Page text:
Mahala was the 17- or 18-year-old daughter of Jacob and Elizabeth Webb of Missouri. David and Mahala lived in a log house that stood west of the Montague courthouse, on the corner of the west block of the square. The old homestead was turned into a fort for defense against Indians with a stockade 8 or 9 feet high.

In 1860, David reported himself as ‘Davis Avis’ to the census taker. Oddly, this was the first of two times in 1860 that he did this. The second time eliminates the possibility of a mistake: “Davis Avis, who served in the name of David Avis”.

He told the 1860 census taker he was a carpenter. However, as the county developed, David Avis turned his saloon into a prosperous mercantile career. He became involved in the public affairs of the county. He served as a county treasurer and county commissioner of Montague County during part of its first 15 years (1857-1872). Petitions were sent to the state government in 1859 regarding frontier protection, moving the county seat and the location of the county boundaries. David signed all three.

With the outbreak of Civil War hostilities, the federal troops protecting the frontier settlements withdrew and the Confederate government did not replace them. Some of the more western frontier areas had to be abandoned due to the lack of security. The communities still had to use volunteer troops for protection from the Indian raids. David enlisted again as the Civil War raged and between 1862 and 1864 was listed in Texas State Troops. These troops were not used against Yankees but only for local service.

During this turbulent time, David and Mahala had four children: James David (b. 1860), Frank Marion (b. 1864), Mary Victoria (b. 1865), and Nancy Belle (b. 1867). James was the first settler’s child born in Montague. George Cox said, “He was about the first baby I had seen since I was a babe.”

Although the end of the Civil War brought a surge in settlers, the Indian raids from the nearby Indian Territory continued for a while. Family oral history says that David “died as the result of wounds inflicted in an Indian raid at Montague.” His grave marker notes his death date as 2-16-1868. Interestingly, this is only 3 weeks after the last big Indian raid into Montague County. That occurred on January 5th and 6th of 1868 and involved over a hundred Indians. Perhaps his wounds were acquired in that raid.

David was buried in the Montague Cemetery.

Mahala carried on with her four small children. She eventually married a dry goods clerk by the name of C{orneilius}. C. White who became very prosperous in the mercantile business. One oral history report indicated that he had worked for David prior to David’s death. Mahala outlived her second husband by 30+ years and was buried next to David in Montague.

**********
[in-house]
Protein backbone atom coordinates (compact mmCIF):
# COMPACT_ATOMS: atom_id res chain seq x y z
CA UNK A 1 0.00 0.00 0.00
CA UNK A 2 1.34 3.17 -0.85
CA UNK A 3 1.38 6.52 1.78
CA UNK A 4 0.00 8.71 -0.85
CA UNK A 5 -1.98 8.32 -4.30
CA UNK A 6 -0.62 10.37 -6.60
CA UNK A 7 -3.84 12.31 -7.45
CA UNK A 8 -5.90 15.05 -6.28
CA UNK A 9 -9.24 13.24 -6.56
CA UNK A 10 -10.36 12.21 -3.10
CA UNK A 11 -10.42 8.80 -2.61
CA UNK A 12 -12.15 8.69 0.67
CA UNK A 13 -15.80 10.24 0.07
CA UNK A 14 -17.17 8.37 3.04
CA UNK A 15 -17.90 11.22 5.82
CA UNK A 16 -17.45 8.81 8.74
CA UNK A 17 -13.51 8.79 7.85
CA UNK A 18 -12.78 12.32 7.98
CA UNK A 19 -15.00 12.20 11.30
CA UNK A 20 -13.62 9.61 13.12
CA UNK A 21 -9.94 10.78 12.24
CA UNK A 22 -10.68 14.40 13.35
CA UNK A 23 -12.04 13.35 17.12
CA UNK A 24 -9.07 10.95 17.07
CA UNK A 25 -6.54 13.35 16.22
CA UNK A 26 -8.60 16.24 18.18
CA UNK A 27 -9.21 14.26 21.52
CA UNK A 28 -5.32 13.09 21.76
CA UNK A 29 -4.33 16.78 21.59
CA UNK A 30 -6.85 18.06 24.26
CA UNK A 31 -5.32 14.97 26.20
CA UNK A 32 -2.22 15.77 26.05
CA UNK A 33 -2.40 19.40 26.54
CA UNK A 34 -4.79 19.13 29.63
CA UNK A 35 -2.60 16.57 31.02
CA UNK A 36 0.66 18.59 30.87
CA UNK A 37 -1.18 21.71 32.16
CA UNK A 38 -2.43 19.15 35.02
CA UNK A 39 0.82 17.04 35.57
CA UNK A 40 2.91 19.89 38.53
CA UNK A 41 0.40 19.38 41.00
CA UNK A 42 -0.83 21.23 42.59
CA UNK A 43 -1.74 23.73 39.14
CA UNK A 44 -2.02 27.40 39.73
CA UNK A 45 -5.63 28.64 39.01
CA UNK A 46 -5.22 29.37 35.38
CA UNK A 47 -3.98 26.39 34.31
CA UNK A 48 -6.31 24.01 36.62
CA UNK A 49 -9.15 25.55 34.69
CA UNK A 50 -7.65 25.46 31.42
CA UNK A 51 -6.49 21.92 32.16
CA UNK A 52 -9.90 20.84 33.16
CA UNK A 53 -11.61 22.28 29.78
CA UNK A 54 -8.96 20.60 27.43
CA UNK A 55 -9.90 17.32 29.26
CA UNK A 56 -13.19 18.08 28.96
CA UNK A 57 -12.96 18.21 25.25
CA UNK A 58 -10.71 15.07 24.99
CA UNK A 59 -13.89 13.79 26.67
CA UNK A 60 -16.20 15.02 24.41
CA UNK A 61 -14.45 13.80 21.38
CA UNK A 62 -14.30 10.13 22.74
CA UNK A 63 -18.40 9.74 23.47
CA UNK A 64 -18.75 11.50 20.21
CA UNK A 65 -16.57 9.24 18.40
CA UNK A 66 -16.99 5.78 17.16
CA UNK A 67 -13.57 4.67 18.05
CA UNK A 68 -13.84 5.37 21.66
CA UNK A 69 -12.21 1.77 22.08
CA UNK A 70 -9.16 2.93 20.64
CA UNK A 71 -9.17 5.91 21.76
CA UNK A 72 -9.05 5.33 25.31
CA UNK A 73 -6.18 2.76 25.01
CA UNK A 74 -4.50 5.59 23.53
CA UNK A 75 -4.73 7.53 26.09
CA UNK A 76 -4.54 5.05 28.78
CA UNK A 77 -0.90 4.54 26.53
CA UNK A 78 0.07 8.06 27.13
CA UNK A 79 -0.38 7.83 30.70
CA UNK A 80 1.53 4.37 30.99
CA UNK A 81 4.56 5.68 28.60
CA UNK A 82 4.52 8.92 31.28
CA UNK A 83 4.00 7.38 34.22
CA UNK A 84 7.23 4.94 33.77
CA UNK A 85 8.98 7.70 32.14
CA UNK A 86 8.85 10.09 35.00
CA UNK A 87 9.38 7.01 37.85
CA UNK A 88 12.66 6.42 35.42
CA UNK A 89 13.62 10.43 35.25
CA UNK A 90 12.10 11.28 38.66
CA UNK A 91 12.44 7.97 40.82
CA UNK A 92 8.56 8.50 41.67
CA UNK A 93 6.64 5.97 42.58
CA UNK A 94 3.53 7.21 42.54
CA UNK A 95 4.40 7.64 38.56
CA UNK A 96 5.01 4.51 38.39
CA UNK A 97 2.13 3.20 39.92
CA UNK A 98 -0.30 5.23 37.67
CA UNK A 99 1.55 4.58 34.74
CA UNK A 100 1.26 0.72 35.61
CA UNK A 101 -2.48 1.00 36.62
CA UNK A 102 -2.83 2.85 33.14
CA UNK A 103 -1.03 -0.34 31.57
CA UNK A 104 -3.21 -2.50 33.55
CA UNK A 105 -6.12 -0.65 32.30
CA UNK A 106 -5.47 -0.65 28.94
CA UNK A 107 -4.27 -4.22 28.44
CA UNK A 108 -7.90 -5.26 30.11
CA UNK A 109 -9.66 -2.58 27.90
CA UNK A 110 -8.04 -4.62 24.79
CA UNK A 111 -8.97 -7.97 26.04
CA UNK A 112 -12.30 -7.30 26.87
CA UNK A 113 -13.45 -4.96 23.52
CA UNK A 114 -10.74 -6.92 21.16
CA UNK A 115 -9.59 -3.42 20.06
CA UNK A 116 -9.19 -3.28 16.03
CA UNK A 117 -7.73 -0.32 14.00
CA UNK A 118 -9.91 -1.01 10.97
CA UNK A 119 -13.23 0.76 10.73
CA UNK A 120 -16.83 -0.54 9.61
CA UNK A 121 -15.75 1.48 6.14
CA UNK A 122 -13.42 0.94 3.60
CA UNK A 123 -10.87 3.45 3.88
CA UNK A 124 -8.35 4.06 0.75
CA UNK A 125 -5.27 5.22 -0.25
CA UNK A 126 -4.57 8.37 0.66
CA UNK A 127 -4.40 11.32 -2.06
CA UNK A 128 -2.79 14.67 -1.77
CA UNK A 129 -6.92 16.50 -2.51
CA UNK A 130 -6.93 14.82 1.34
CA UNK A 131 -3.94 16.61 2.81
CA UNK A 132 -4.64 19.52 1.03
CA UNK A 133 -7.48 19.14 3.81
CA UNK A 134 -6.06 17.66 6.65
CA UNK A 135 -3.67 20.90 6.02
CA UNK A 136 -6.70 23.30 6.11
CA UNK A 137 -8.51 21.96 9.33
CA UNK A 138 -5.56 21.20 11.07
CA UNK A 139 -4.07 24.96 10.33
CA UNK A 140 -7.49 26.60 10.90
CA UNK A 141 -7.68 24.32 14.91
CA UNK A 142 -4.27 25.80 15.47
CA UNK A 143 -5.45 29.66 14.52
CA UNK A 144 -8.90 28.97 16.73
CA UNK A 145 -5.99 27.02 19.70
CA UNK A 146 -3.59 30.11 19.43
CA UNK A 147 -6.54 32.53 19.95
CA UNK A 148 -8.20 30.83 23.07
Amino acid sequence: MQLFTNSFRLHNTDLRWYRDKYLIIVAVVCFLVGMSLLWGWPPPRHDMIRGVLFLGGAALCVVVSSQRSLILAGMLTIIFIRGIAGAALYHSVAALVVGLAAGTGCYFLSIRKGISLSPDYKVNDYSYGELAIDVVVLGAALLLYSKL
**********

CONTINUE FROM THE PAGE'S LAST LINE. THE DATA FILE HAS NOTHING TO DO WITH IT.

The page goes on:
• Texas Muster Roll Abstracts. Texas State Library. Transcript
David Avis served as private in Texas militia from 11/2/1854 to 2/2/1855. He had enlisted at McKinney, Tx at age 36. He also served as a corporal in the Texas Mounted Rangers from 10/28/1858 to 3/28/1859 after enlisting at Gainesville, Tx. He was "discharged in consequence of the exposure of family on the frontier."
David Avis claims 160 acres now vacant. He claims that he settled on the land in Cooke County about 1-19-1856. Sworn 11-26-1856. (In other files, he witnessed other claims in 1856,59,60,61)
  • Grammar, Norma R.. Cooke County Marriages 1849-July 1879. M. D. Mullins, 1957. p. 3 Transcript, Transcript
David Avis marries Josephine Falkner 4-15-1857
David Avis boarded at the author’s family’s house in Montague; sold groceries and whiskey. Courted and married Miss Webb. He moved and lived in a log house that stood west of the courthouse, on the corner of the west block of the square. Children Jim, Frank, Mary, and Nannie Bell. In a few years, Avis died and C. C. White married the widow Avis.
  • Fenoglio, Melvin E.. The Story of Montague County. Texas: Montague County Historical Committee, 1989. p. 91, 92, 855. Excerpt
Early settler said that after 1854 “a hotel was put in by George Cox and a saloon by somebody named Avis.” David Avis listed as one of the early day settlers. Mahalia Katherine Webb married David Avis in 1859 and later married C. C. White. All are buried in Montague Cemetery. Also mentions a man named Avis running a saloon.
  • Troxel, Navena H.. Early Records of Montague County, Texas. Gregath Pub. Co., 1982. p. 1-2 Transcript
David Avis listed on Tax List for 1858 and as having been omitted from the 1857 Tax List.
  • Footprints. Fort Worth Genealogical Society. v. 30, p. 189 Transcript
David Avis was a county treasurer and county commissioner of Montague County during part of its first 15 years (1857-1872).
David Avis signed petitions regarding frontier protection, moving county seat and county boundaries.
  • Information from A. W. "Jake” Avis (grandson of David Avis) Transcript
C. C. White worked in David Avis' general store until Avis died. Then he married the widow.
  • Paddock, Capt. B. B.. A Twentieth Century History and Biographical Record of North and West Texas. Chicago: The Lewis Publishing Co., 1906. pp. 579-580. Excerpt